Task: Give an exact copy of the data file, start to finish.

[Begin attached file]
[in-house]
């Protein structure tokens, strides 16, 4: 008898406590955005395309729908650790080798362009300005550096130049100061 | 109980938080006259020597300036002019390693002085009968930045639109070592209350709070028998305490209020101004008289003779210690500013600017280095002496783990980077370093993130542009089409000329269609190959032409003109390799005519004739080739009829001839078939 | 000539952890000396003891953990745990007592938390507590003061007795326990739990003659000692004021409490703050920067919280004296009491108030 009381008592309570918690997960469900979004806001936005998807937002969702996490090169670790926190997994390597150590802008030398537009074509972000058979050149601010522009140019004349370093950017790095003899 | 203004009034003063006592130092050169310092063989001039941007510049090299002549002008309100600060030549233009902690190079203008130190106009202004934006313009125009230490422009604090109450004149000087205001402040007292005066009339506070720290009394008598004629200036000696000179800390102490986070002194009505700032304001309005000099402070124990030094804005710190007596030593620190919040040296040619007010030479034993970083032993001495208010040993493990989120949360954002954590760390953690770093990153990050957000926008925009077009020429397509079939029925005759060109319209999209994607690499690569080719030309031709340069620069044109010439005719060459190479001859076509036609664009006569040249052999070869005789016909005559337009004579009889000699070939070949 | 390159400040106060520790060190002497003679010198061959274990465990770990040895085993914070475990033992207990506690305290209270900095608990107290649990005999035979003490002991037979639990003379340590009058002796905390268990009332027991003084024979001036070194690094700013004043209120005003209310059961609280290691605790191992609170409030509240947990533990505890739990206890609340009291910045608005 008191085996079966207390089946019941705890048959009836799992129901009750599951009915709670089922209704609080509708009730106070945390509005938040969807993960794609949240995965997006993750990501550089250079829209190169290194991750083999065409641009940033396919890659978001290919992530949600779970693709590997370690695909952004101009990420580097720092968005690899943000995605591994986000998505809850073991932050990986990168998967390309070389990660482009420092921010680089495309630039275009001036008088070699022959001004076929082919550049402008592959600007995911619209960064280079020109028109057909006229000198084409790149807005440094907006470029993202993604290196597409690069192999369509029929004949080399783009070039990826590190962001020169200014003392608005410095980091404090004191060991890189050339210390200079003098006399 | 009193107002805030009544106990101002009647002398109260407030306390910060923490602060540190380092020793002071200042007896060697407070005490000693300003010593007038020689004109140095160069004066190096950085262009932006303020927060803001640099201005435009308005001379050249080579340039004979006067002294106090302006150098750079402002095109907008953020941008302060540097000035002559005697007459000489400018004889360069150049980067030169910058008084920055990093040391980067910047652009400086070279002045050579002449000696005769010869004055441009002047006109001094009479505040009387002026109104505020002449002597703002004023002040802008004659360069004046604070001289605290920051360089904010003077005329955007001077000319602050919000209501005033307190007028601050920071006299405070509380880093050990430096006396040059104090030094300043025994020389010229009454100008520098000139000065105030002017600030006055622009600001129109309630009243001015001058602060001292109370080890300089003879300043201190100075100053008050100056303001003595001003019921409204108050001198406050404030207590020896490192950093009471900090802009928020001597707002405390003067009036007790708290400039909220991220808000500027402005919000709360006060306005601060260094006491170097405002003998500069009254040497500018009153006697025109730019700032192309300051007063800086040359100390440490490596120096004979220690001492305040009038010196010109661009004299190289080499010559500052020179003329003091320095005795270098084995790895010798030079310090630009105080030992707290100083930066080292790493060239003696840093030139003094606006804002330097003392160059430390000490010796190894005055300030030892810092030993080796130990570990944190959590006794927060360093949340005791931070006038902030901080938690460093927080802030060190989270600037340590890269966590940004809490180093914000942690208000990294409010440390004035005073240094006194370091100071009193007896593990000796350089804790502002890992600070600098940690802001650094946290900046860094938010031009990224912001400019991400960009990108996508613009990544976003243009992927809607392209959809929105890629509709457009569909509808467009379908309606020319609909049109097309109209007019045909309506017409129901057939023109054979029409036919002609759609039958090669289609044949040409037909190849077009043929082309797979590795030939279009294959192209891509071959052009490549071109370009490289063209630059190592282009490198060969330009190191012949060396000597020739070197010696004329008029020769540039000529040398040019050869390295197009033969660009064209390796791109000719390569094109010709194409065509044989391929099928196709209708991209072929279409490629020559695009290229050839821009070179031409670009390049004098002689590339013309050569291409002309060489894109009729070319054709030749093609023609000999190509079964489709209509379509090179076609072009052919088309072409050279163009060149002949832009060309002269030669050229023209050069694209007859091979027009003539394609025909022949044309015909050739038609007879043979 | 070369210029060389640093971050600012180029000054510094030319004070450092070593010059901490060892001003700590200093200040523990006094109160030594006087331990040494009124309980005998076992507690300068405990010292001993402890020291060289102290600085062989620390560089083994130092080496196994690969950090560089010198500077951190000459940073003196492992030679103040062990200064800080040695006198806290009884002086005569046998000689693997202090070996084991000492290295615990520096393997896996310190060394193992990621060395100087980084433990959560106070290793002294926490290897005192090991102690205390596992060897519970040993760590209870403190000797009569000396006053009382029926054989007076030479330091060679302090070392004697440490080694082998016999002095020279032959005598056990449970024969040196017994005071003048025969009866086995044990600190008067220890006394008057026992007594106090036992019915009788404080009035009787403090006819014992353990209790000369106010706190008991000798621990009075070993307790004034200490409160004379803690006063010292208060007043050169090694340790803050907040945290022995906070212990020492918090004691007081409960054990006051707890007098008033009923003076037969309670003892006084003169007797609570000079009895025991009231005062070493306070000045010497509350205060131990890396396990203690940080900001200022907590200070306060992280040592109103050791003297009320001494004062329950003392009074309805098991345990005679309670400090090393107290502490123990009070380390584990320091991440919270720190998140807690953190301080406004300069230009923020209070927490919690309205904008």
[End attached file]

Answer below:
[in-house]
């Protein structure tokens, strides 16, 4: 008898406590955005395309729908650790080798362009300005550096130049100061 | 109980938080006259020597300036002019390693002085009968930045639109070592209350709070028998305490209020101004008289003779210690500013600017280095002496783990980077370093993130542009089409000329269609190959032409003109390799005519004739080739009829001839078939 | 000539952890000396003891953990745990007592938390507590003061007795326990739990003659000692004021409490703050920067919280004296009491108030 009381008592309570918690997960469900979004806001936005998807937002969702996490090169670790926190997994390597150590802008030398537009074509972000058979050149601010522009140019004349370093950017790095003899 | 203004009034003063006592130092050169310092063989001039941007510049090299002549002008309100600060030549233009902690190079203008130190106009202004934006313009125009230490422009604090109450004149000087205001402040007292005066009339506070720290009394008598004629200036000696000179800390102490986070002194009505700032304001309005000099402070124990030094804005710190007596030593620190919040040296040619007010030479034993970083032993001495208010040993493990989120949360954002954590760390953690770093990153990050957000926008925009077009020429397509079939029925005759060109319209999209994607690499690569080719030309031709340069620069044109010439005719060459190479001859076509036609664009006569040249052999070869005789016909005559337009004579009889000699070939070949 | 390159400040106060520790060190002497003679010198061959274990465990770990040895085993914070475990033992207990506690305290209270900095608990107290649990005999035979003490002991037979639990003379340590009058002796905390268990009332027991003084024979001036070194690094700013004043209120005003209310059961609280290691605790191992609170409030509240947990533990505890739990206890609340009291910045608005 008191085996079966207390089946019941705890048959009836799992129901009750599951009915709670089922209704609080509708009730106070945390509005938040969807993960794609949240995965997006993750990501550089250079829209190169290194991750083999065409641009940033396919890659978001290919992530949600779970693709590997370690695909952004101009990420580097720092968005690899943000995605591994986000998505809850073991932050990986990168998967390309070389990660482009420092921010680089495309630039275009001036008088070699022959001004076929082919550049402008592959600007995911619209960064280079020109028109057909006229000198084409790149807005440094907006470029993202993604290196597409690069192999369509029929004949080399783009070039990826590190962001020169200014003392608005410095980091404090004191060991890189050339210390200079003098006399 | 009193107002805030009544106990101002009647002398109260407030306390910060923490602060540190380092020793002071200042007896060697407070005490000693300003010593007038020689004109140095160069004066190096950085262009932006303020927060803001640099201005435009308005001379050249080579340039004979006067002294106090302006150098750079402002095109907008953020941008302060540097000035002559005697007459000489400018004889360069150049980067030169910058008084920055990093040391980067910047652009400086070279002045050579002449000696005769010869004055441009002047006109001094009479505040009387002026109104505020002449002597703002004023002040802008004659360069004046604070001289605290920051360089904010003077005329955007001077000319602050919000209501005033307190007028601050920071006299405070509380880093050990430096006396040059104090030094300043025994020389010229009454100008520098000139000065105030002017600030006055622009600001129109309630009243001015001058602060001292109370080890300089003879300043201190100075100053008050100056303001003595001003019921409204108050001198406050404030207590020896490192950093009471900090802009928020001597707002405390003067009036007790708290400039909220991220808000500027402005919000709360006060306005601060260094006491170097405002003998500069009254040497500018009153006697025109730019700032192309300051007063800086040359100390440490490596120096004979220690001492305040009038010196010109661009004299190289080499010559500052020179003329003091320095005795270098084995790895010798030079310090630009105080030992707290100083930066080292790493060239003696840093030139003094606006804002330097003392160059430390000490010796190894005055300030030892810092030993080796130990570990944190959590006794927060360093949340005791931070006038902030901080938690460093927080802030060190989270600037340590890269966590940004809490180093914000942690208000990294409010440390004035005073240094006194370091100071009193007896593990000796350089804790502002890992600070600098940690802001650094946290900046860094938010031009990224912001400019991400960009990108996508613009990544976003243009992927809607392209959809929105890629509709457009569909509808467009379908309606020319609909049109097309109209007019045909309506017409129901057939023109054979029409036919002609759609039958090669289609044949040409037909190849077009043929082309797979590795030939279009294959192209891509071959052009490549071109370009490289063209630059190592282009490198060969330009190191012949060396000597020739070197010696004329008029020769540039000529040398040019050869390295197009033969660009064209390796791109000719390569094109010709194409065509044989391929099928196709209708991209072929279409490629020559695009290229050839821009070179031409670009390049004098002689590339013309050569291409002309060489894109009729070319054709030749093609023609000999190509079964489709209509379509090179076609072009052919088309072409050279163009060149002949832009060309002269030669050229023209050069694209007859091979027009003539394609025909022949044309015909050739038609007879043979 | 070369210029060389640093971050600012180029000054510094030319004070450092070593010059901490060892001003700590200093200040523990006094109160030594006087331990040494009124309980005998076992507690300068405990010292001993402890020291060289102290600085062989620390560089083994130092080496196994690969950090560089010198500077951190000459940073003196492992030679103040062990200064800080040695006198806290009884002086005569046998000689693997202090070996084991000492290295615990520096393997896996310190060394193992990621060395100087980084433990959560106070290793002294926490290897005192090991102690205390596992060897519970040993760590209870403190000797009569000396006053009382029926054989007076030479330091060679302090070392004697440490080694082998016999002095020279032959005598056990449970024969040196017994005071003048025969009866086995044990600190008067220890006394008057026992007594106090036992019915009788404080009035009787403090006819014992353990209790000369106010706190008991000798621990009075070993307790004034200490409160004379803690006063010292208060007043050169090694340790803050907040945290022995906070212990020492918090004691007081409960054990006051707890007098008033009923003076037969309670003892006084003169007797609570000079009895025991009231005062070493306070000045010497509350205060131990890396396990203690940080900001200022907590200070306060992280040592109103050791003297009320001494004062329950003392009074309805098991345990005679309670400090090393107290502490123990009070380390584990320091991440919270720190998140807690953190301080406004300069230009923020209070927490919690309205904008």